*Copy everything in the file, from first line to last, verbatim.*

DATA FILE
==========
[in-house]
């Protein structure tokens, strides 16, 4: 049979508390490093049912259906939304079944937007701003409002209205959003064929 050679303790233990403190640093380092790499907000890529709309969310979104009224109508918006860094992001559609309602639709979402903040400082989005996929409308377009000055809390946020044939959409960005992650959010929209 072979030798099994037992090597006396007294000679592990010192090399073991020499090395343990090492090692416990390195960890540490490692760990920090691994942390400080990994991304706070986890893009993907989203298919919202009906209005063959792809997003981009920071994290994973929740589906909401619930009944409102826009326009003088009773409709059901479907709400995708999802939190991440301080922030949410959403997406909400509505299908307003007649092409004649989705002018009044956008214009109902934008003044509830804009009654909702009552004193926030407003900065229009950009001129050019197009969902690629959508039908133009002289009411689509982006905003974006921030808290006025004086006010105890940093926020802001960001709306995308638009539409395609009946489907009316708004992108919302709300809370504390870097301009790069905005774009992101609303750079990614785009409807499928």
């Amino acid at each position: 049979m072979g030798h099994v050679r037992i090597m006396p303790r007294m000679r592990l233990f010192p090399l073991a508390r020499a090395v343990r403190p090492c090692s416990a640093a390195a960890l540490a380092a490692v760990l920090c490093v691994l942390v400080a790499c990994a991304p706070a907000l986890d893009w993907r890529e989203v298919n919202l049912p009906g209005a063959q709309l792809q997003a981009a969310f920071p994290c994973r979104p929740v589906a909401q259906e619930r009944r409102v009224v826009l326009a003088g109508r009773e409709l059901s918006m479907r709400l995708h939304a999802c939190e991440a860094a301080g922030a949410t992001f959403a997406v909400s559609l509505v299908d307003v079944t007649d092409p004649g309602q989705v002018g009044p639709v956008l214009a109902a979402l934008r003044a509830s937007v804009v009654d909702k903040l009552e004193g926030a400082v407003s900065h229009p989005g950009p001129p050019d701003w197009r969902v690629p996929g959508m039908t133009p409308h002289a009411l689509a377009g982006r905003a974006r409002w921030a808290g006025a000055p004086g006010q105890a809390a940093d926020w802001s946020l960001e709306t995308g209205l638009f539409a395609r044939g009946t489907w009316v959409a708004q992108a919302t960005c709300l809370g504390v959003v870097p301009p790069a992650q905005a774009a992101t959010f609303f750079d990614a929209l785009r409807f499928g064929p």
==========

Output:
[in-house]
């Protein structure tokens, strides 16, 4: 049979508390490093049912259906939304079944937007701003409002209205959003064929 050679303790233990403190640093380092790499907000890529709309969310979104009224109508918006860094992001559609309602639709979402903040400082989005996929409308377009000055809390946020044939959409960005992650959010929209 072979030798099994037992090597006396007294000679592990010192090399073991020499090395343990090492090692416990390195960890540490490692760990920090691994942390400080990994991304706070986890893009993907989203298919919202009906209005063959792809997003981009920071994290994973929740589906909401619930009944409102826009326009003088009773409709059901479907709400995708999802939190991440301080922030949410959403997406909400509505299908307003007649092409004649989705002018009044956008214009109902934008003044509830804009009654909702009552004193926030407003900065229009950009001129050019197009969902690629959508039908133009002289009411689509982006905003974006921030808290006025004086006010105890940093926020802001960001709306995308638009539409395609009946489907009316708004992108919302709300809370504390870097301009790069905005774009992101609303750079990614785009409807499928």
């Amino acid at each position: 049979m072979g030798h099994v050679r037992i090597m006396p303790r007294m000679r592990l233990f010192p090399l073991a508390r020499a090395v343990r403190p090492c090692s416990a640093a390195a960890l540490a380092a490692v760990l920090c490093v691994l942390v400080a790499c990994a991304p706070a907000l986890d893009w993907r890529e989203v298919n919202l049912p009906g209005a063959q709309l792809q997003a981009a969310f920071p994290c994973r979104p929740v589906a909401q259906e619930r009944r409102v009224v826009l326009a003088g109508r009773e409709l059901s918006m479907r709400l995708h939304a999802c939190e991440a860094a301080g922030a949410t992001f959403a997406v909400s559609l509505v299908d307003v079944t007649d092409p004649g309602q989705v002018g009044p639709v956008l214009a109902a979402l934008r003044a509830s937007v804009v009654d909702k903040l009552e004193g926030a400082v407003s900065h229009p989005g950009p001129p050019d701003w197009r969902v690629p996929g959508m039908t133009p409308h002289a009411l689509a377009g982006r905003a974006r409002w921030a808290g006025a000055p004086g006010q105890a809390a940093d926020w802001s946020l960001e709306t995308g209205l638009f539409a395609r044939g009946t489907w009316v959409a708004q992108a919302t960005c709300l809370g504390v959003v870097p301009p790069a992650q905005a774009a992101t959010f609303f750079d990614a929209l785009r409807f499928g064929p």